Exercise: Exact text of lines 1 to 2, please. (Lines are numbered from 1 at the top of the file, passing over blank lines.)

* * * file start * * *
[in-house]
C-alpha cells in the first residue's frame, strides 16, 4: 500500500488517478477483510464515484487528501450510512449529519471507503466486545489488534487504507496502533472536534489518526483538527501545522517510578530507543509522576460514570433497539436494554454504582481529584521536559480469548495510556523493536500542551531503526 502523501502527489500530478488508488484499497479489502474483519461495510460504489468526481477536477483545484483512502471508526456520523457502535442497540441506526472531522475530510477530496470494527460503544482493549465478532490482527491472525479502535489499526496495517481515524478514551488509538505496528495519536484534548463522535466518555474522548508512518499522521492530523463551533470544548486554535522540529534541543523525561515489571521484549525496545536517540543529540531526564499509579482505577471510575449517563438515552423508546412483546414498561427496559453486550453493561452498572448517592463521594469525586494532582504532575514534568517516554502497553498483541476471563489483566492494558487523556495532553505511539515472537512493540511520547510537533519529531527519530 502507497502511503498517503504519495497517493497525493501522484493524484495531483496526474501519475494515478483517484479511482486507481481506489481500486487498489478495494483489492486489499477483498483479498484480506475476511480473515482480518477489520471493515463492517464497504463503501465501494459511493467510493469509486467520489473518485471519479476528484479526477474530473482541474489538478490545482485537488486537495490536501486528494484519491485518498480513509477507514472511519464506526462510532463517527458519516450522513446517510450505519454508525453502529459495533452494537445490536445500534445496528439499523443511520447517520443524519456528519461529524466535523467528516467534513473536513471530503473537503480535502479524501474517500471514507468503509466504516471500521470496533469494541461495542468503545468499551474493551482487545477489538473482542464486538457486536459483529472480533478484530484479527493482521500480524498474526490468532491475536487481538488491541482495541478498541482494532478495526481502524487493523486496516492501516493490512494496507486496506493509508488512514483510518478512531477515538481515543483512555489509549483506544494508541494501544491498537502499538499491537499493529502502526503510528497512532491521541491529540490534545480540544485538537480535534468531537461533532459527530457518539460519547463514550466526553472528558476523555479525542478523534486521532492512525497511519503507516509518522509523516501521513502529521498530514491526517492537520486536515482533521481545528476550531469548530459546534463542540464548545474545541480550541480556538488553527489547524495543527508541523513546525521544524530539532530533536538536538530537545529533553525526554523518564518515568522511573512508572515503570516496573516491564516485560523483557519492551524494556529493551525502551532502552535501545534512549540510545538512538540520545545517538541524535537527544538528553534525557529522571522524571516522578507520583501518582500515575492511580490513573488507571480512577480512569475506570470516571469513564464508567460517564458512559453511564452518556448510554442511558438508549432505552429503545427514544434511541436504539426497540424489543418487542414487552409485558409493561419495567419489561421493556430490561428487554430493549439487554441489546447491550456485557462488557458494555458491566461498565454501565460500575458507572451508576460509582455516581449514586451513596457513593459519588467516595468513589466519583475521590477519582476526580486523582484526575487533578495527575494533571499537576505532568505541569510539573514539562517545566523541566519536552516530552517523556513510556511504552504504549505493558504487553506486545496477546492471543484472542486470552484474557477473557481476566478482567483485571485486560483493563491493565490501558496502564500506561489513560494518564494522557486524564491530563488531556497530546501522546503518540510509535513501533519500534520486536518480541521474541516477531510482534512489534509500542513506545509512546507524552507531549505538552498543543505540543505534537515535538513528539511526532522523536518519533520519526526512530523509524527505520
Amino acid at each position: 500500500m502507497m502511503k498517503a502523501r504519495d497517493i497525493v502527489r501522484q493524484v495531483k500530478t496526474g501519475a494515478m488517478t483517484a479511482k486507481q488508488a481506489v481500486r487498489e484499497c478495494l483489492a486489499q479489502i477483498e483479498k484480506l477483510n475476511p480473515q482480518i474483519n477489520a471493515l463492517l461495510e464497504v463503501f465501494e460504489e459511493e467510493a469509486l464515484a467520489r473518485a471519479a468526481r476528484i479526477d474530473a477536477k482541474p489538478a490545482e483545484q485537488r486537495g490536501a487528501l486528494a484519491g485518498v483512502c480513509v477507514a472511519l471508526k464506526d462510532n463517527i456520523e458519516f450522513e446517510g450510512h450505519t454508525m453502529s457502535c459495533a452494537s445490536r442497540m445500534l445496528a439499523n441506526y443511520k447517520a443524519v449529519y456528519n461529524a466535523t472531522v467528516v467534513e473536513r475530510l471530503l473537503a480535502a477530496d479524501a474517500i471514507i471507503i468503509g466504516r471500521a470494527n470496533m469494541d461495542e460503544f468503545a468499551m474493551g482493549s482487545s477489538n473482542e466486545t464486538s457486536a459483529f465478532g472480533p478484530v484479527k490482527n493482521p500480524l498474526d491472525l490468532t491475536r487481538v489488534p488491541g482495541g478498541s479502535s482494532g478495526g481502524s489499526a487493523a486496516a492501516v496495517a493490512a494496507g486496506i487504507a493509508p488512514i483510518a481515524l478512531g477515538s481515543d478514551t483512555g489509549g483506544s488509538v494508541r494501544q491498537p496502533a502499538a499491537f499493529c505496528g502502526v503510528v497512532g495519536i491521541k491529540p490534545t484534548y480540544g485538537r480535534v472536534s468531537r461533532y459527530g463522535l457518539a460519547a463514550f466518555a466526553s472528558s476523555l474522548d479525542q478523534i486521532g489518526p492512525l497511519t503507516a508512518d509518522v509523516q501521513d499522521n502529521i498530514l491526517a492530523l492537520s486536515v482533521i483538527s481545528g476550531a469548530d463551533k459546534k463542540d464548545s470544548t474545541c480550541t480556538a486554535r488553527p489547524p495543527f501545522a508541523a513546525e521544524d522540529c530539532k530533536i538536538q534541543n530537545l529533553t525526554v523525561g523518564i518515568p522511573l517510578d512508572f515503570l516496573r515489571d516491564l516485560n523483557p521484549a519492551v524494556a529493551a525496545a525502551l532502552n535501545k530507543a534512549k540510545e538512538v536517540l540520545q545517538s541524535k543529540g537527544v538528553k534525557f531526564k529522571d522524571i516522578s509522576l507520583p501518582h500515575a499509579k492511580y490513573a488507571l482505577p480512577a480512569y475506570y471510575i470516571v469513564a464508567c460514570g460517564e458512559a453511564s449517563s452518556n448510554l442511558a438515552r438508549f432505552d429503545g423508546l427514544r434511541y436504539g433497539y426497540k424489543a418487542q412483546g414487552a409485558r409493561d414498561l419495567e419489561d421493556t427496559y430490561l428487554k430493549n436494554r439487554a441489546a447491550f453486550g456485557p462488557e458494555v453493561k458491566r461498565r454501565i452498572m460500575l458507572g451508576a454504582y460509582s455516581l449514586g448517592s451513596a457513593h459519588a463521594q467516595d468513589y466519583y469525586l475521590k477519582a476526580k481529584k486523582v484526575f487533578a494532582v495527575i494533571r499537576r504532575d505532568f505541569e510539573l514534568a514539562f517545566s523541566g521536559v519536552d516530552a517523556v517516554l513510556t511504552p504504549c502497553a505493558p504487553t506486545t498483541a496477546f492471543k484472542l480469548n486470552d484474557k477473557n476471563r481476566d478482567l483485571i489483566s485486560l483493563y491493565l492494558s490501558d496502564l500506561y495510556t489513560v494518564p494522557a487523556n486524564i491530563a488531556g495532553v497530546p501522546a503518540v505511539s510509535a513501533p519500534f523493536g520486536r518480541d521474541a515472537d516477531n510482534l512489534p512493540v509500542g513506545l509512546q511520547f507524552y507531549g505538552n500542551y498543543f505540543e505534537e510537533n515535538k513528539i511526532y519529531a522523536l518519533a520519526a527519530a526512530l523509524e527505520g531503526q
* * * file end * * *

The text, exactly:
[in-house]
C-alpha cells in the first residue's frame, strides 16, 4: 500500500488517478477483510464515484487528501450510512449529519471507503466486545489488534487504507496502533472536534489518526483538527501545522517510578530507543509522576460514570433497539436494554454504582481529584521536559480469548495510556523493536500542551531503526 502523501502527489500530478488508488484499497479489502474483519461495510460504489468526481477536477483545484483512502471508526456520523457502535442497540441506526472531522475530510477530496470494527460503544482493549465478532490482527491472525479502535489499526496495517481515524478514551488509538505496528495519536484534548463522535466518555474522548508512518499522521492530523463551533470544548486554535522540529534541543523525561515489571521484549525496545536517540543529540531526564499509579482505577471510575449517563438515552423508546412483546414498561427496559453486550453493561452498572448517592463521594469525586494532582504532575514534568517516554502497553498483541476471563489483566492494558487523556495532553505511539515472537512493540511520547510537533519529531527519530 502507497502511503498517503504519495497517493497525493501522484493524484495531483496526474501519475494515478483517484479511482486507481481506489481500486487498489478495494483489492486489499477483498483479498484480506475476511480473515482480518477489520471493515463492517464497504463503501465501494459511493467510493469509486467520489473518485471519479476528484479526477474530473482541474489538478490545482485537488486537495490536501486528494484519491485518498480513509477507514472511519464506526462510532463517527458519516450522513446517510450505519454508525453502529459495533452494537445490536445500534445496528439499523443511520447517520443524519456528519461529524466535523467528516467534513473536513471530503473537503480535502479524501474517500471514507468503509466504516471500521470496533469494541461495542468503545468499551474493551482487545477489538473482542464486538457486536459483529472480533478484530484479527493482521500480524498474526490468532491475536487481538488491541482495541478498541482494532478495526481502524487493523486496516492501516493490512494496507486496506493509508488512514483510518478512531477515538481515543483512555489509549483506544494508541494501544491498537502499538499491537499493529502502526503510528497512532491521541491529540490534545480540544485538537480535534468531537461533532459527530457518539460519547463514550466526553472528558476523555479525542478523534486521532492512525497511519503507516509518522509523516501521513502529521498530514491526517492537520486536515482533521481545528476550531469548530459546534463542540464548545474545541480550541480556538488553527489547524495543527508541523513546525521544524530539532530533536538536538530537545529533553525526554523518564518515568522511573512508572515503570516496573516491564516485560523483557519492551524494556529493551525502551532502552535501545534512549540510545538512538540520545545517538541524535537527544538528553534525557529522571522524571516522578507520583501518582500515575492511580490513573488507571480512577480512569475506570470516571469513564464508567460517564458512559453511564452518556448510554442511558438508549432505552429503545427514544434511541436504539426497540424489543418487542414487552409485558409493561419495567419489561421493556430490561428487554430493549439487554441489546447491550456485557462488557458494555458491566461498565454501565460500575458507572451508576460509582455516581449514586451513596457513593459519588467516595468513589466519583475521590477519582476526580486523582484526575487533578495527575494533571499537576505532568505541569510539573514539562517545566523541566519536552516530552517523556513510556511504552504504549505493558504487553506486545496477546492471543484472542486470552484474557477473557481476566478482567483485571485486560483493563491493565490501558496502564500506561489513560494518564494522557486524564491530563488531556497530546501522546503518540510509535513501533519500534520486536518480541521474541516477531510482534512489534509500542513506545509512546507524552507531549505538552498543543505540543505534537515535538513528539511526532522523536518519533520519526526512530523509524527505520